Table of contents :

Chapter I: Bibliography
1. Hexaploid wheat
1.1 Economical importance of wheat
1.2 Classification of the hexaploid wheat
1.3 Origins of bread wheat
1.4 Genetic specificity of bread wheat
2. Simple sequence repeats (SSRs)
2.1 Definition and classification
2.2 Advantages of SSRs compare to other markers
2.3 SSRs within genomes
2.3.1 Abundance in genomes
2.3.2 Dispersion within genomes
2.3.3 Composition ….
2.3.4 Number of repeats
2.4 SSRs within cereals
2.5 Level of polymorphism of SSRs
2.5.1 Definition of SSR polymorphism
2.5.2 Mutational mechanisms of SSRs Replication slippage Unequal Recombination Interaction replication slippage and recombination
2.5.3 Polymorphism of g-SSRs
2.5.4 Polymorphism of EST-SSRs
2.6 Role and function of the SSRs
2.6.1 DNA conformation
2.6.2 Promoter regulation
2.6.3 Meiosis and mitosis
2.6.4 Coding function
2.7 Application of SSRs to plant genetic studies
2.7.1 Genetic mapping
2.7.2 Genetic diversity
2.7.3 Comparative mapping
2.7.4 Phylogenic studying
2.7.5 MAS breeding
3. Organizations of genetic resources
3.1 History
3.2 Definition and classification
3.3 Collections
3.3.1 Landraces
3.3.2 Wild species
3.4 Evaluation for genetic resources
3.4.1 Agronomic and morphologic data
3.4.2 Isozymes data
3.4.3 NIRS data
3.4.4 Molecular data RFLP RAPD AFLP Microsatellites ISSR STS SNPs ESTs Comparison between the different types of markers for diversity
3.5 Aims of the thesis
3.5.1 Scientific question
3.5.2 Methodology
3.5.3 Deliverables
Chapter II: Materials and Methods
1. Plant material and extraction
1.1 Hexaploid wheats for polymorphism evaluation
1.2 Grass species for transferability studies
1.3 Aneuploid lines
1.4 Segregating populations
1.4.1 ITMI population
1.4.2 Courtot X Chinese Spring population
1.5 DNA extractions
2. Wheat and rice EST-SSRs
2.1 Analysis of the wheat ESTs
2.2 Primer design
2.3 Rice EST-SSRs
2.4 EST-SSR detection
2.4.1 Principle of the M13-tailed primer method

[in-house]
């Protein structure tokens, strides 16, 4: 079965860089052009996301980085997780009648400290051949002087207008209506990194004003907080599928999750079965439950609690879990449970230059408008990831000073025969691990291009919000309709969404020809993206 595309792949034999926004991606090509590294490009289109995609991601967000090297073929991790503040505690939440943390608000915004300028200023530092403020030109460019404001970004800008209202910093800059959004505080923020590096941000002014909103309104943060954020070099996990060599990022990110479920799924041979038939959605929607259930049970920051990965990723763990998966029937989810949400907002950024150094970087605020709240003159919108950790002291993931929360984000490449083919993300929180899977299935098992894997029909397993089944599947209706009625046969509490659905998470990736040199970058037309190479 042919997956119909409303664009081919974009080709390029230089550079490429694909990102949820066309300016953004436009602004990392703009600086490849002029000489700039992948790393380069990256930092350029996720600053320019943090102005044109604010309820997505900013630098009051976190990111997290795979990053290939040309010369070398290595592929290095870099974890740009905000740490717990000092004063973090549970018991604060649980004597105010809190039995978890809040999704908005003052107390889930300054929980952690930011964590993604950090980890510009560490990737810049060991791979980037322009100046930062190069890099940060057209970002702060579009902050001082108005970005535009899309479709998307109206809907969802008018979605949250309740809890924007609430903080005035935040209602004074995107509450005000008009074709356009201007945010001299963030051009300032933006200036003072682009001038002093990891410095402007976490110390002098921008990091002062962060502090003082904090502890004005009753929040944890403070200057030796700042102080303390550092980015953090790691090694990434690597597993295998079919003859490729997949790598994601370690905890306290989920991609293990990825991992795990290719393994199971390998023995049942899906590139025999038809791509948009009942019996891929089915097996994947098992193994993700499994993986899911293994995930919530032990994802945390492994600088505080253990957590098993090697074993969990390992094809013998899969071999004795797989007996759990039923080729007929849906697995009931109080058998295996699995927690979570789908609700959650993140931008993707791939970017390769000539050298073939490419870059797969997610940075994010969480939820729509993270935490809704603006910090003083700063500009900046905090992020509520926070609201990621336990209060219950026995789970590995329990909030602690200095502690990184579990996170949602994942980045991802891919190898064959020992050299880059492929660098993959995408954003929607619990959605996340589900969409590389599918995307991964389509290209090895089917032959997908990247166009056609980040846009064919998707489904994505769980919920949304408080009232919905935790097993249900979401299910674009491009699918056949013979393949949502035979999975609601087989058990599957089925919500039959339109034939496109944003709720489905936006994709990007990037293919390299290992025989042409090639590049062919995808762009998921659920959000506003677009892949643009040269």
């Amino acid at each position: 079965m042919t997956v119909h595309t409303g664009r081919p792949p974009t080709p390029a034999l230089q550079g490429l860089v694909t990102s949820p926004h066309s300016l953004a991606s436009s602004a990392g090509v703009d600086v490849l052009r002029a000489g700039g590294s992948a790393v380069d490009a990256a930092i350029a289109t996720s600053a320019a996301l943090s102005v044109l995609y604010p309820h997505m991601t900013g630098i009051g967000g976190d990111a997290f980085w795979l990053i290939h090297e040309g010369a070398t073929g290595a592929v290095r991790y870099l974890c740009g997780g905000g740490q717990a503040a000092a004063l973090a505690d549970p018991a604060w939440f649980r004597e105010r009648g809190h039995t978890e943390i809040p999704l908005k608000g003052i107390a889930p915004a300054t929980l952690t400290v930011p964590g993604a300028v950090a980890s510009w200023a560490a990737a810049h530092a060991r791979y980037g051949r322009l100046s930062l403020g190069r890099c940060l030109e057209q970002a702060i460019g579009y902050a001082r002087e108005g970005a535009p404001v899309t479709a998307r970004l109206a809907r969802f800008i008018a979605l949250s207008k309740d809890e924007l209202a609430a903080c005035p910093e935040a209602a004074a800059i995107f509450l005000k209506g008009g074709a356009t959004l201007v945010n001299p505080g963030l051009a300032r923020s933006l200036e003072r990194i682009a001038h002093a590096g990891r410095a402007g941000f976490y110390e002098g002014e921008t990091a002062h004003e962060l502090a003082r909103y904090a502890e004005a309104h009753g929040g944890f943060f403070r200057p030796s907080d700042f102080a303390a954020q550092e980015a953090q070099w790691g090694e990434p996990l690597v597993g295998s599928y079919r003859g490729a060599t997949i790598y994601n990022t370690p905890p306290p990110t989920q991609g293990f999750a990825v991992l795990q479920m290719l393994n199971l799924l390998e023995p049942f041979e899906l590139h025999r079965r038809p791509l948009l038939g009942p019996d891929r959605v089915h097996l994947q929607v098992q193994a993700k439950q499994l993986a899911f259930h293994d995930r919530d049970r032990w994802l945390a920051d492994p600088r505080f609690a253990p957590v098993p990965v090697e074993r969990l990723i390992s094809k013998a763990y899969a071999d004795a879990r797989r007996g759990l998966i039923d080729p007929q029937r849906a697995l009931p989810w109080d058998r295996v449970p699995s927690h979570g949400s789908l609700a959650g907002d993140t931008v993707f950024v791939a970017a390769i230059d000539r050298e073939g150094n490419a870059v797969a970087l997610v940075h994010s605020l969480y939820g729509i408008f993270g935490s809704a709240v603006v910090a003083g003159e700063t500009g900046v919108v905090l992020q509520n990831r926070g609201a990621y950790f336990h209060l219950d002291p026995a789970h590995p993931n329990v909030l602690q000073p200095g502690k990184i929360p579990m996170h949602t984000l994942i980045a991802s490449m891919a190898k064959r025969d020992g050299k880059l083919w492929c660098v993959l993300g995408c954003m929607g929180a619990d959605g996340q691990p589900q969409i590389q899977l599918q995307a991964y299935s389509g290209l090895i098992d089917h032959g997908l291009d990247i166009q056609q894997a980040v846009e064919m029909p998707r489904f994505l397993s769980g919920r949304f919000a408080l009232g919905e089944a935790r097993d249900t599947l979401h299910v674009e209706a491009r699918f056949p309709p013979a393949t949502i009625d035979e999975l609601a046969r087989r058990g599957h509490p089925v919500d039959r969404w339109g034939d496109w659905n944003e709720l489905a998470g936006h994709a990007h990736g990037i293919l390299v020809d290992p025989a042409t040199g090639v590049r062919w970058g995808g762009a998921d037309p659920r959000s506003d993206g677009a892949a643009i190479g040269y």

2.4.2 PCR reaction and detection
3. Data analysis
3.1 Genetic and cytogenetic mapping of EST-SSRs
3.1.1 Chromosomal assignment
3.1.2 Genetic mapping
3.2 Transferability of the EST-SSRs to wheat related species
3.3 In silico analysis of EST-SSRs
3.4 Distribution of EST-SSRs on the rice genome
3.5 Determination of Polymorphism Information Content (PIC) values
3.6 Determination of the Jaccard similarity coefficient
3.7 Unweighted Pair Group Method with Arithmetic Mean (UPGMA)
Chapter III: Results and discussion
1 Analysis of the wheat ESTs
1.1 Characteristics of EST-SSRs
1.2 Amplification and polymorphism of EST-SSRs
1.3 Genetic mapping of the EST-SSRs
1.4 Discussion
2 Transferability of the wheat EST-SSRs to grass species
2.1 Publication 1: High transferability of bread wheat EST-derived SSRs to other cereals (2005, Theor Appl Genet 111:677-687)
2.2 Publication 2: Transferable bread wheat EST-SSRs demonstrated that grass species can be a reservoir of new alleles for wheat improvement (Plant Breeding in press)
2.3 Comments and perspectives
3 Transferability of EST-SSRs between wheat and rice
3.1 Transferability from bread wheat to rice…
3.2 Transferability from rice to bread wheat
3.3 Discussion, comments and perspectives
4 Phylogenetic studies of Triticeae using wheat EST-SSRs
4.1 Publication 3: Transferable bread wheat EST-SSRs can be useful for phylogenetic studies among the Triticeae species (Theor Appl Genet, on line first, DOI: 10.1007/s00122-006-0304-4)
4.2 Comparison of the classification of T. aestivum lines obtained using g-SSRs and EST-SSRs
4.3 Genetic diversity of Triticale species
4.4 Phylogenetic relationship for species with D genome
4.5 Phylogenetic relationship between all the species
4.6 Discussion
4.7 Comments and perspectives
General Conclusion
1. Analysis of the wheat ESTs
1.1 Main results
1.2 Perspectives
2. Transferability of the wheat EST-SSRs
2.1 Main results
2.2 Perspectives
3. Phylogenetic studies
3.1 Main results
3.2 Perspectives
4. Transferability of rice EST-SSRs
4.1 Main results
4.2 Perspectives
5. Conclusion